Christopher C. ChildAugust 19, 2015—Boston, Massachusetts—Christopher C. Child, Senior Genealogist of the Newbury Street Press at New England Historic Genealogical Society (NEHGS), has been named editor of the Mayflower Descendant, the Society announced today. Child is an award-winning genealogist and author of important published studies of American family history. He will begin his assignment as editor with the winter 2016 issue of the journal, the first to be published by NEHGS, while retaining his responsibilities with Newbury Street Press.

Last week NEHGS announced that, as the result of an agreement with the Massachusetts Society of Mayflower Descendants (MSMD), NEHGS will assume a ten-year stewardship of the Mayflower Descendant. First published in 1899 by George Ernest Bowman, under the auspices of the Massachusetts Society of Mayflower Descendants, the journal is one of the most highly respected scholarly journals in the field of genealogy. NEHGS plans to continue twice-a-year publication, winter and summer, available by subscription.

In making the announcement of Child’s appointment, Penny Stratton, NEHGS Publishing Director, stated “Chris Child is an excellent choice for this new position, poised to bring his well-articulated vision of genealogical scholarship to this very important journal.”

eBook: Sources for Genealogical Research at the Austrian War Archives in Vienna (Kriegsarchiv Wien)

The 20-page booklet, Sources for Genealogical Research at the Austrian War Archives in Vienna (Kriegsarchiv Wien) by Christoph Tepperberg, Director of the Kriegsarchiv, is available online free of charge. Best of all, the booklet is published in English.

Here is the table of contents:

(+) A Lesson to be Learned From One Library’s Conversion to a Digital Library

The following is a Plus Edition article written by and copyright by Dick Eastman. 

ebooksOne prestigious coeducational college preparatory boarding school recently made a radical change to its library. With 140 years of academic excellence, one would expect the school to be steeped in tradition. However, a visitor to the campus might be surprised to learn that the 100+ year-old school’s library has gone almost all digital.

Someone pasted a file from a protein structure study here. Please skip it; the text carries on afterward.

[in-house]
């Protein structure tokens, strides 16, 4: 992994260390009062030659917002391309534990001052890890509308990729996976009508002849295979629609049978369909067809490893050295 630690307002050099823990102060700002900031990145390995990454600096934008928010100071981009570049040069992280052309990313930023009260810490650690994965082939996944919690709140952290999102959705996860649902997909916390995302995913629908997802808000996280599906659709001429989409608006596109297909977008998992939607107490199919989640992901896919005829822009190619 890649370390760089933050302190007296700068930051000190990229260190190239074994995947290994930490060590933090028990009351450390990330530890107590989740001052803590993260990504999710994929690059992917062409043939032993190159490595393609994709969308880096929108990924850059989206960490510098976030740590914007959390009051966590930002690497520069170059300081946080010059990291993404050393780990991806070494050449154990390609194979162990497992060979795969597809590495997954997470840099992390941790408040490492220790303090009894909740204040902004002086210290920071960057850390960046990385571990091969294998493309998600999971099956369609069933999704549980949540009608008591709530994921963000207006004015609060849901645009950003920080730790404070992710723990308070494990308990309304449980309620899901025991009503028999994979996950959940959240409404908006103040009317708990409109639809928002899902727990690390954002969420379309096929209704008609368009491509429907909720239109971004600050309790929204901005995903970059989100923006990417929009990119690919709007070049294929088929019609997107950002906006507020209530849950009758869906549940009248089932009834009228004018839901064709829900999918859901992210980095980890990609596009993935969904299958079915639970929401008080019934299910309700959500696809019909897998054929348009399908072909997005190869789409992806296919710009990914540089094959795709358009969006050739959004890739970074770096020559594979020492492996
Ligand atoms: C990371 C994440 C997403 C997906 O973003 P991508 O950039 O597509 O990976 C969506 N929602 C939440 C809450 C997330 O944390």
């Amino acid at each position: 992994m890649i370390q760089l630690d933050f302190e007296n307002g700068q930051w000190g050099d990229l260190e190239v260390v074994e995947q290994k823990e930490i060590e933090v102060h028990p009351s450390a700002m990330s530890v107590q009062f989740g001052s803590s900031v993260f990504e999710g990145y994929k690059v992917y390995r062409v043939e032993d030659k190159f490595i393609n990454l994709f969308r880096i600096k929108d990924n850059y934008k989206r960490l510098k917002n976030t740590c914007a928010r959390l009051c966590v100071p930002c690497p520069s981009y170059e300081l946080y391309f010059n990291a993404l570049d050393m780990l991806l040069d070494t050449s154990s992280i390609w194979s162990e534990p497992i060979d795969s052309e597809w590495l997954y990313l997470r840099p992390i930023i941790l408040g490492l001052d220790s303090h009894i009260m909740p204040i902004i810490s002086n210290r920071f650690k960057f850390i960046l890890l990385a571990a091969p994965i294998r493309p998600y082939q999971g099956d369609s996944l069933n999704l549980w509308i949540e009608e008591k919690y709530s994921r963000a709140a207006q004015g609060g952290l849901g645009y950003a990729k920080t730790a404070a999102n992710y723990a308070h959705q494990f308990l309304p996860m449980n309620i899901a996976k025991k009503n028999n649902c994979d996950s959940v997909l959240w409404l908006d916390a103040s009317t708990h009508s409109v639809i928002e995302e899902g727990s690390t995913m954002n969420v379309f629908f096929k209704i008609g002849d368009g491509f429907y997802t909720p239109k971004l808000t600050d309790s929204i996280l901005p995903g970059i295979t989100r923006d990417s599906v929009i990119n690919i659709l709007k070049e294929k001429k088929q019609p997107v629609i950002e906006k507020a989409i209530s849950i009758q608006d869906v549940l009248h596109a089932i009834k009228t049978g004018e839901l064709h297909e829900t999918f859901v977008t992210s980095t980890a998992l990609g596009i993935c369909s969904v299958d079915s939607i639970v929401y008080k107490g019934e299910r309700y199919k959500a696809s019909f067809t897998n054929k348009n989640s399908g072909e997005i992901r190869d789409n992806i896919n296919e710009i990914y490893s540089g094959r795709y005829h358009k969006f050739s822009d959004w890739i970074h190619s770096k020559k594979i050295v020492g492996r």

In a newspaper interview, the former headmaster said, “When I look at books, I see an outdated technology, like scrolls before books.”

Do Not Install Dictation Software on Your Windows or Macintosh Computer!

DragonAnywhereDictation software has been popular for several years and continues to improve its accuracy. The biggest drawback has been price: most dictation software is expensive. Nuance thinks it has a better option: Dragon Anywhere for iPhone and iPad and also available for Android.

“For years, professionals across industries have relied on Dragon on their PCs and Macs for completing the documentation and paperwork requirements that are critical to their businesses, and we are excited to extend that experience to mobile devices with Dragon Anywhere,” Peter Mahoney, senior vice president and general manager of Dragon, said in a statement.

The company pointed to field workers, lawyers, social workers, insurance adjusters, public safety officers, and other pros who conduct much of their work away from a desk. I would suggest that a genealogist will find that reading an old document out loud into dictation software is a lot more convenient that re-typing all the information, especially on handwritten documents that cannot be decoded with OCR (optical character recognition) software.

More than 82,000 FamilySearch Volunteers “Fuel the Find” for People Worldwide

The following announcement was written by the folks at FamilySearch:

Family Search LogoSALT LAKE CITY UTAH–A total of 82,039 volunteers helped to “Fuel the Find” during FamilySearch’s Worldwide Indexing Event, held August 7-14, 2015. Though short of the goal of 100,000 participants, the effort produced a number of remarkable achievements, among them an 89% increase in non-English language indexing activity. Volunteers produced more than 12.2 million indexed (transcribed) and 2.3 million arbitrated (reviewed) records during the weekly event (See infographic). As with all records indexed by FamilySearch indexing volunteers, those indexed during the global event will be made freely searchable at

For the Worldwide Indexing Event, FamilySearch sought volunteers who could decipher records recorded in a variety of languages, with a focus on French, Italian, Portuguese and Spanish. Volunteers from all over the world exceeded expectations by processing over 2,183,212 non-English records including 1,380,684 in Spanish, 147,568 in Portuguese, 226,734 in French, and 116,835 in Italian.

Millionaire Property Developer Used Children’s Gravestones to Build a Patio

Here is another “misuse of tombstones” story. You would think people would have more common sense than to desecrate graves.